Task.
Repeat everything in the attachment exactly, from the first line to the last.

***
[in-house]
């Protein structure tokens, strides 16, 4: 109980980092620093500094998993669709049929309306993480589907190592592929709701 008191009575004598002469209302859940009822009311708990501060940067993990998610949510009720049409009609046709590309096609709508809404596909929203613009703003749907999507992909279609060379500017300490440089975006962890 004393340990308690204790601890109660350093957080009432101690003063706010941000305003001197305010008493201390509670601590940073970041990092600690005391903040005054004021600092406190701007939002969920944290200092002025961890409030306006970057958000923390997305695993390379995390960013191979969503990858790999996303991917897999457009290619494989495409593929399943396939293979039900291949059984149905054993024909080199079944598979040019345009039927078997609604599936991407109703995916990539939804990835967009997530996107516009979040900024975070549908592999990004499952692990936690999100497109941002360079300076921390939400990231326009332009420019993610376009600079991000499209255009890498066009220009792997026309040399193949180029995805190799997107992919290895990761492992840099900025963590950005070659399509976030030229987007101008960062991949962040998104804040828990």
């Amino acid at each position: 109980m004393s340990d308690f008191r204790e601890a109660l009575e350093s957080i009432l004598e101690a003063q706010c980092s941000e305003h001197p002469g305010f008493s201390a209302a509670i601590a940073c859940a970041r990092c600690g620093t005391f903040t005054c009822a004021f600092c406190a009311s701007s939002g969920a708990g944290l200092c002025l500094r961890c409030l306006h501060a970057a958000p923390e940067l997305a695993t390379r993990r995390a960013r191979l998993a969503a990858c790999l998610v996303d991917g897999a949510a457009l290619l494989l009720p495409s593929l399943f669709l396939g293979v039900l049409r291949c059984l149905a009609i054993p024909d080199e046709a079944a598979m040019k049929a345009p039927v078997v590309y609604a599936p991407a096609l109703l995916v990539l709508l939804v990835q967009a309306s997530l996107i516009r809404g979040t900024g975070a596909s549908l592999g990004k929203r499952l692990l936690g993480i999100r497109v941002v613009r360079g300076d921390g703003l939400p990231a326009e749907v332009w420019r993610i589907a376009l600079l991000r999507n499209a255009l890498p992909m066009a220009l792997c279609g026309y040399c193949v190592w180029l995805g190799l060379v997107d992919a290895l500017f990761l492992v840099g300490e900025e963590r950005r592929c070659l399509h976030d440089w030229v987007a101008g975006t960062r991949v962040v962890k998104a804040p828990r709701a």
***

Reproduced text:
[in-house]
């Protein structure tokens, strides 16, 4: 109980980092620093500094998993669709049929309306993480589907190592592929709701 008191009575004598002469209302859940009822009311708990501060940067993990998610949510009720049409009609046709590309096609709508809404596909929203613009703003749907999507992909279609060379500017300490440089975006962890 004393340990308690204790601890109660350093957080009432101690003063706010941000305003001197305010008493201390509670601590940073970041990092600690005391903040005054004021600092406190701007939002969920944290200092002025961890409030306006970057958000923390997305695993390379995390960013191979969503990858790999996303991917897999457009290619494989495409593929399943396939293979039900291949059984149905054993024909080199079944598979040019345009039927078997609604599936991407109703995916990539939804990835967009997530996107516009979040900024975070549908592999990004499952692990936690999100497109941002360079300076921390939400990231326009332009420019993610376009600079991000499209255009890498066009220009792997026309040399193949180029995805190799997107992919290895990761492992840099900025963590950005070659399509976030030229987007101008960062991949962040998104804040828990």
């Amino acid at each position: 109980m004393s340990d308690f008191r204790e601890a109660l009575e350093s957080i009432l004598e101690a003063q706010c980092s941000e305003h001197p002469g305010f008493s201390a209302a509670i601590a940073c859940a970041r990092c600690g620093t005391f903040t005054c009822a004021f600092c406190a009311s701007s939002g969920a708990g944290l200092c002025l500094r961890c409030l306006h501060a970057a958000p923390e940067l997305a695993t390379r993990r995390a960013r191979l998993a969503a990858c790999l998610v996303d991917g897999a949510a457009l290619l494989l009720p495409s593929l399943f669709l396939g293979v039900l049409r291949c059984l149905a009609i054993p024909d080199e046709a079944a598979m040019k049929a345009p039927v078997v590309y609604a599936p991407a096609l109703l995916v990539l709508l939804v990835q967009a309306s997530l996107i516009r809404g979040t900024g975070a596909s549908l592999g990004k929203r499952l692990l936690g993480i999100r497109v941002v613009r360079g300076d921390g703003l939400p990231a326009e749907v332009w420019r993610i589907a376009l600079l991000r999507n499209a255009l890498p992909m066009a220009l792997c279609g026309y040399c193949v190592w180029l995805g190799l060379v997107d992919a290895l500017f990761l492992v840099g300490e900025e963590r950005r592929c070659l399509h976030d440089w030229v987007a101008g975006t960062r991949v962040v962890k998104a804040p828990r709701a």